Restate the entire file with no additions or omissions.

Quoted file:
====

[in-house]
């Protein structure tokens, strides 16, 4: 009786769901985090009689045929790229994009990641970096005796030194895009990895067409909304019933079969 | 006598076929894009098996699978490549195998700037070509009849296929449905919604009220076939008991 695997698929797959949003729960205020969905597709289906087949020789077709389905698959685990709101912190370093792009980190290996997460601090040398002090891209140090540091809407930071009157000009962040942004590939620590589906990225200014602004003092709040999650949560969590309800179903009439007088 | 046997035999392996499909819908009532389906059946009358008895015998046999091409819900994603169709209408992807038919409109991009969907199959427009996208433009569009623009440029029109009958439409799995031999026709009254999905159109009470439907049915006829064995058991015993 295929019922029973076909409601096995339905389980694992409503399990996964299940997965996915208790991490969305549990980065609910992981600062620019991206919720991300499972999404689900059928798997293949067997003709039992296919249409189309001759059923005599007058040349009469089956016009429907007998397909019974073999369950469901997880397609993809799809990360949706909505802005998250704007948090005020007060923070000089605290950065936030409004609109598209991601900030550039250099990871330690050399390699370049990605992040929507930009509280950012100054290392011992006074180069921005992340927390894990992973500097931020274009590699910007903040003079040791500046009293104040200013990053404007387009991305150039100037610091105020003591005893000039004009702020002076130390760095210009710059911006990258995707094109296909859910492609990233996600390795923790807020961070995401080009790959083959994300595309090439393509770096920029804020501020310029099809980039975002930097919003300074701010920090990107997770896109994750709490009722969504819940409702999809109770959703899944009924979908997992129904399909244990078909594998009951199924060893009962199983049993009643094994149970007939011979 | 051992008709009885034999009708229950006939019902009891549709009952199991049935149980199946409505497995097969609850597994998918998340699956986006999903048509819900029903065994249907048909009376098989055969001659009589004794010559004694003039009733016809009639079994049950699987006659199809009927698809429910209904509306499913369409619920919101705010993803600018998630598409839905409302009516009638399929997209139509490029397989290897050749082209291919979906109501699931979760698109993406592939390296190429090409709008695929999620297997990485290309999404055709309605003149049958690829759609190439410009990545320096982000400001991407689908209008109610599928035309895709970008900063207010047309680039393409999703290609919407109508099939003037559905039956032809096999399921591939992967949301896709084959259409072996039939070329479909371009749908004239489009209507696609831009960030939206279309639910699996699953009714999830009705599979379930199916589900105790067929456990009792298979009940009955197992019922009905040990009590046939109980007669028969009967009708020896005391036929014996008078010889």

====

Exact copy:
[in-house]
């Protein structure tokens, strides 16, 4: 009786769901985090009689045929790229994009990641970096005796030194895009990895067409909304019933079969 | 006598076929894009098996699978490549195998700037070509009849296929449905919604009220076939008991 695997698929797959949003729960205020969905597709289906087949020789077709389905698959685990709101912190370093792009980190290996997460601090040398002090891209140090540091809407930071009157000009962040942004590939620590589906990225200014602004003092709040999650949560969590309800179903009439007088 | 046997035999392996499909819908009532389906059946009358008895015998046999091409819900994603169709209408992807038919409109991009969907199959427009996208433009569009623009440029029109009958439409799995031999026709009254999905159109009470439907049915006829064995058991015993 295929019922029973076909409601096995339905389980694992409503399990996964299940997965996915208790991490969305549990980065609910992981600062620019991206919720991300499972999404689900059928798997293949067997003709039992296919249409189309001759059923005599007058040349009469089956016009429907007998397909019974073999369950469901997880397609993809799809990360949706909505802005998250704007948090005020007060923070000089605290950065936030409004609109598209991601900030550039250099990871330690050399390699370049990605992040929507930009509280950012100054290392011992006074180069921005992340927390894990992973500097931020274009590699910007903040003079040791500046009293104040200013990053404007387009991305150039100037610091105020003591005893000039004009702020002076130390760095210009710059911006990258995707094109296909859910492609990233996600390795923790807020961070995401080009790959083959994300595309090439393509770096920029804020501020310029099809980039975002930097919003300074701010920090990107997770896109994750709490009722969504819940409702999809109770959703899944009924979908997992129904399909244990078909594998009951199924060893009962199983049993009643094994149970007939011979 | 051992008709009885034999009708229950006939019902009891549709009952199991049935149980199946409505497995097969609850597994998918998340699956986006999903048509819900029903065994249907048909009376098989055969001659009589004794010559004694003039009733016809009639079994049950699987006659199809009927698809429910209904509306499913369409619920919101705010993803600018998630598409839905409302009516009638399929997209139509490029397989290897050749082209291919979906109501699931979760698109993406592939390296190429090409709008695929999620297997990485290309999404055709309605003149049958690829759609190439410009990545320096982000400001991407689908209008109610599928035309895709970008900063207010047309680039393409999703290609919407109508099939003037559905039956032809096999399921591939992967949301896709084959259409072996039939070329479909371009749908004239489009209507696609831009960030939206279309639910699996699953009714999830009705599979379930199916589900105790067929456990009792298979009940009955197992019922009905040990009590046939109980007669028969009967009708020896005391036929014996008078010889």